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AS/400 (Application System/400) is a series of midrange computer systems developed by IBM (International Business Machines Corporation). Also known as IBM iSeries or IBM Power Systems, AS/400 was initially introduced in 1988 as a successor to IBM's System/38 and System/36 minicomputer systems. It gained popularity for its reliability, scalability, and versatility in handling a wide range of business applications.
Key features and aspects of AS/400 include:
Integrated Operating System: AS/400 features an integrated operating system called IBM i (previously known as OS/400). This operating system combines elements of traditional mainframe and minicomputer systems, offering features such as security, transaction processing, database management, and file storage.
Architecture: AS/400 systems use a unique hardware architecture that is designed for high availability and scalability. This architecture includes a single-level storage model that simplifies memory management and provides consistent performance.
Reliability: AS/400 systems are known for their high levels of reliability and uptime. They are designed with built-in redundancy and fault tolerance mechanisms to minimize downtime and data loss.
Virtualization: AS/400 systems support virtualization technologies that allow multiple instances of the operating system to run on a single physical server. This helps in optimizing hardware utilization and managing workloads.
Programmability: AS/400 systems support various programming languages, including RPG (Report Program Generator), COBOL, C/C++, Java, and more. These languages allow developers to create custom business applications.
Database Management: AS/400 includes a relational database management system (DB2 for i) that provides robust data storage and retrieval capabilities. It supports SQL for querying and managing data.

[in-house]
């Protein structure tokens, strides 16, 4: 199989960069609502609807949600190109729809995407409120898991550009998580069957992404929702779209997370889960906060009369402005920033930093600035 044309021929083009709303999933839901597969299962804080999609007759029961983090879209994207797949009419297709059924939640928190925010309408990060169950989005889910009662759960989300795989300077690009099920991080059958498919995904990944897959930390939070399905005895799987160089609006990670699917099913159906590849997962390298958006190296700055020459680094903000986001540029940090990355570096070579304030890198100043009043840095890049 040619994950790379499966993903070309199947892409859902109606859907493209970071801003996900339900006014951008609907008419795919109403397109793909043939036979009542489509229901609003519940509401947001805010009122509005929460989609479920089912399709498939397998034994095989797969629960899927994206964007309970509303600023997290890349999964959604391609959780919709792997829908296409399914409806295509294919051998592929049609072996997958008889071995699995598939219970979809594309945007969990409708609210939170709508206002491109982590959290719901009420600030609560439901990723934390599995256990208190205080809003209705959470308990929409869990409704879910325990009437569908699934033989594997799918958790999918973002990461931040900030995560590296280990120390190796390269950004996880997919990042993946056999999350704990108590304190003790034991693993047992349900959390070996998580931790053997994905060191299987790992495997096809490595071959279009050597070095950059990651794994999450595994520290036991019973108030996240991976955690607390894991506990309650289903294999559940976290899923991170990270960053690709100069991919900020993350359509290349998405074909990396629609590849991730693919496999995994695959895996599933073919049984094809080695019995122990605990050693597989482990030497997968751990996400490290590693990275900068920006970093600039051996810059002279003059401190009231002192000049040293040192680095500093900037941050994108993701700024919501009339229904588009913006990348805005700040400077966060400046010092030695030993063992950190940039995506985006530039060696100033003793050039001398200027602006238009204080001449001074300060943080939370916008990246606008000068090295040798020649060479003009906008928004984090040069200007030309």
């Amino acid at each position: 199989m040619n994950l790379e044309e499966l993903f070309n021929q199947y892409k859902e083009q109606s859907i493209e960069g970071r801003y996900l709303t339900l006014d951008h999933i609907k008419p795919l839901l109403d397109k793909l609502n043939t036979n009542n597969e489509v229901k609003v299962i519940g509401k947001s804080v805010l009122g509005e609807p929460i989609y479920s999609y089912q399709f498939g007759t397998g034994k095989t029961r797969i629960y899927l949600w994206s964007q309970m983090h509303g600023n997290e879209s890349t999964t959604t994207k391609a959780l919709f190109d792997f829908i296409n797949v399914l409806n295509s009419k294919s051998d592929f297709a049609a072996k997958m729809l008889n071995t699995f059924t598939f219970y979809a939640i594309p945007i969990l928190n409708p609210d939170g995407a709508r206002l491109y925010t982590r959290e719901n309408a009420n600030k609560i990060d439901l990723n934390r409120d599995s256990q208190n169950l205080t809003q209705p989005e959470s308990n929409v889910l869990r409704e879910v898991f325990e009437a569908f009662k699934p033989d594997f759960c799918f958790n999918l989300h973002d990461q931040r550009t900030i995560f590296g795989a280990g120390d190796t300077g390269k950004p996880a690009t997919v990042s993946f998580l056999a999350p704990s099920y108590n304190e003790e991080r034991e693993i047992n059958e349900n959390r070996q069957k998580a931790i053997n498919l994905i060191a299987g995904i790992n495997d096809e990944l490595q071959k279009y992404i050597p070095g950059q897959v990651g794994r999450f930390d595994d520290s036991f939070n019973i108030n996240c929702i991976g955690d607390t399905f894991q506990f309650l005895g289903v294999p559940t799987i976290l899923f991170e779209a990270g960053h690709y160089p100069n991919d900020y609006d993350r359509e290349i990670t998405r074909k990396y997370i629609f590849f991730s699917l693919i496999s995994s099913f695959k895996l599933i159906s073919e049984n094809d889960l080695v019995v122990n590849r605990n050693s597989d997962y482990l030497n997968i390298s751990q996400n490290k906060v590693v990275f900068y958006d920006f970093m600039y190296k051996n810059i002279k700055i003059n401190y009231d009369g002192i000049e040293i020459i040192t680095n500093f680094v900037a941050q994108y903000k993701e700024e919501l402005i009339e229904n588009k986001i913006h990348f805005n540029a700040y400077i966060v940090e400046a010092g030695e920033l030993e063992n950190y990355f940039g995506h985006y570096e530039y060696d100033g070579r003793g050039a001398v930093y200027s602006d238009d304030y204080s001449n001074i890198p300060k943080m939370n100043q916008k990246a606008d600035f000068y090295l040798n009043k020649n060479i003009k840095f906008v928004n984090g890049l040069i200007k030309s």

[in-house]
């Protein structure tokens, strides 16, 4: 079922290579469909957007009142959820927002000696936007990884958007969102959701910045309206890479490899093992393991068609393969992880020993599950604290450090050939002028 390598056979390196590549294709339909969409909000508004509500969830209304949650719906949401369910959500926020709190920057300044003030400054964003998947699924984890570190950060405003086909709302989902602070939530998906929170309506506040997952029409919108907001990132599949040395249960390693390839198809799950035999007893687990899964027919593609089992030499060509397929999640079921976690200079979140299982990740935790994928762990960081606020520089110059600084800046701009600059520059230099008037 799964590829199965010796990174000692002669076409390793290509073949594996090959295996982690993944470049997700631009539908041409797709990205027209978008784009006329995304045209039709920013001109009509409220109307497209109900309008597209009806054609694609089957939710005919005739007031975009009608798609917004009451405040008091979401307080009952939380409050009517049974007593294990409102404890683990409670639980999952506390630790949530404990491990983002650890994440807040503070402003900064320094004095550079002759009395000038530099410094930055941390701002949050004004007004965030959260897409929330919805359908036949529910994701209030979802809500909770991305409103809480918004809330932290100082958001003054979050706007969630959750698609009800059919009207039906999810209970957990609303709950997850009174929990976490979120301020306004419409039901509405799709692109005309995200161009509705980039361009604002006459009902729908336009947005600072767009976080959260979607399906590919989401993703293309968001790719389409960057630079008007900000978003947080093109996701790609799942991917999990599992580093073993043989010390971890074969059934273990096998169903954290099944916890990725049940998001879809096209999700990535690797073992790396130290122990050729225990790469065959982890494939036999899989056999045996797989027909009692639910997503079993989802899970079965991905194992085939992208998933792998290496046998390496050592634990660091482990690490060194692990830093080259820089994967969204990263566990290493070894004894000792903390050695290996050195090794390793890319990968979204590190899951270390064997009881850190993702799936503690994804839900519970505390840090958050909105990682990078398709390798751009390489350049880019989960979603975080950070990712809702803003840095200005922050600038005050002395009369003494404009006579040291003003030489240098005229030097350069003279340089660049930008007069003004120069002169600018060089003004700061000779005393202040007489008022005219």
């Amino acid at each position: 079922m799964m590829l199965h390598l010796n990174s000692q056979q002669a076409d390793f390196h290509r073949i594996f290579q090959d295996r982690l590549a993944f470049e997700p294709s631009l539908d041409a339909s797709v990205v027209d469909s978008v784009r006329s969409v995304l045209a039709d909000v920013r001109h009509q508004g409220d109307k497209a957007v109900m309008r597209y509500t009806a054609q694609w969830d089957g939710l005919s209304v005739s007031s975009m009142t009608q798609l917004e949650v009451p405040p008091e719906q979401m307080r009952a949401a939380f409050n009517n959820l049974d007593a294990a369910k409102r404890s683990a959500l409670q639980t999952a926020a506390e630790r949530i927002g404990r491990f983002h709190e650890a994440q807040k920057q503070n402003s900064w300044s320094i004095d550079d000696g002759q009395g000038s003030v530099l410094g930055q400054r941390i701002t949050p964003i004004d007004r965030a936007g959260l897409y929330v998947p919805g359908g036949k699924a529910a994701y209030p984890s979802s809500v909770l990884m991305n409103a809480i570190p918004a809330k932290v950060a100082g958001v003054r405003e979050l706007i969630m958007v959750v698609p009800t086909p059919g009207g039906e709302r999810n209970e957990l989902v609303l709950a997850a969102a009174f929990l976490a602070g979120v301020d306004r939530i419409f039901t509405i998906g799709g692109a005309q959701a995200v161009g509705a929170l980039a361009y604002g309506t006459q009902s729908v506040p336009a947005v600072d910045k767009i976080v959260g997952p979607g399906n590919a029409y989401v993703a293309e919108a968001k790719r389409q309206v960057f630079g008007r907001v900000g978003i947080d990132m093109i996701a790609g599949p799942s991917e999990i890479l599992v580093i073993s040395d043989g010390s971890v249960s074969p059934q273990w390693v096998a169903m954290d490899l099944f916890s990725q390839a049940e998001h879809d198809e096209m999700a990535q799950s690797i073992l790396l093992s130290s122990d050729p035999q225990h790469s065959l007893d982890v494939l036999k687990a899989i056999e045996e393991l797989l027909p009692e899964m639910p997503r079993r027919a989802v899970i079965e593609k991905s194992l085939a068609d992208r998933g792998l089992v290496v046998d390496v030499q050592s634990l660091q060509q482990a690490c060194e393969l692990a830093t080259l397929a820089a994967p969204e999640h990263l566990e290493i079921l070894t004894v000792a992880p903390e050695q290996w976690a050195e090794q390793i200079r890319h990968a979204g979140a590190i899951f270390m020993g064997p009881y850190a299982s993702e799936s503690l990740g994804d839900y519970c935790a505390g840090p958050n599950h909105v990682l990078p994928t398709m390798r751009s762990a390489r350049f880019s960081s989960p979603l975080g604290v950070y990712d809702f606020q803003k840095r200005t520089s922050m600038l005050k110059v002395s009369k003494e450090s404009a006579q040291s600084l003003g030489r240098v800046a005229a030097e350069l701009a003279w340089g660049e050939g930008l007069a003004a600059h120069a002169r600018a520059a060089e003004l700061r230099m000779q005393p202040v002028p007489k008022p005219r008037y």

Application Development: AS/400 provides tools and frameworks for developing and deploying business applications. It supports both green-screen character-based interfaces and modern graphical user interfaces (GUIs).
Security: AS/400 emphasizes security features, offering features such as user authentication, role-based access control, and encryption to protect sensitive data and ensure compliance with regulations.
Networking: AS/400 systems support networking protocols and connectivity options, allowing seamless integration with other systems and devices.
Legacy Support: Many organizations continue to use AS/400 systems to run critical legacy applications, as the platform is known for its long-term stability and backward compatibility.
Migration Paths: IBM offers migration paths and tools for transitioning from older AS/400 systems to newer versions or other IBM platforms.
AS/400 systems have evolved over the years, and today, they are part of the IBM Power Systems family, offering advanced hardware and software capabilities. While newer technologies have emerged, AS/400 remains relevant for organizations that rely on its robust features and have invested in applications running on the platform.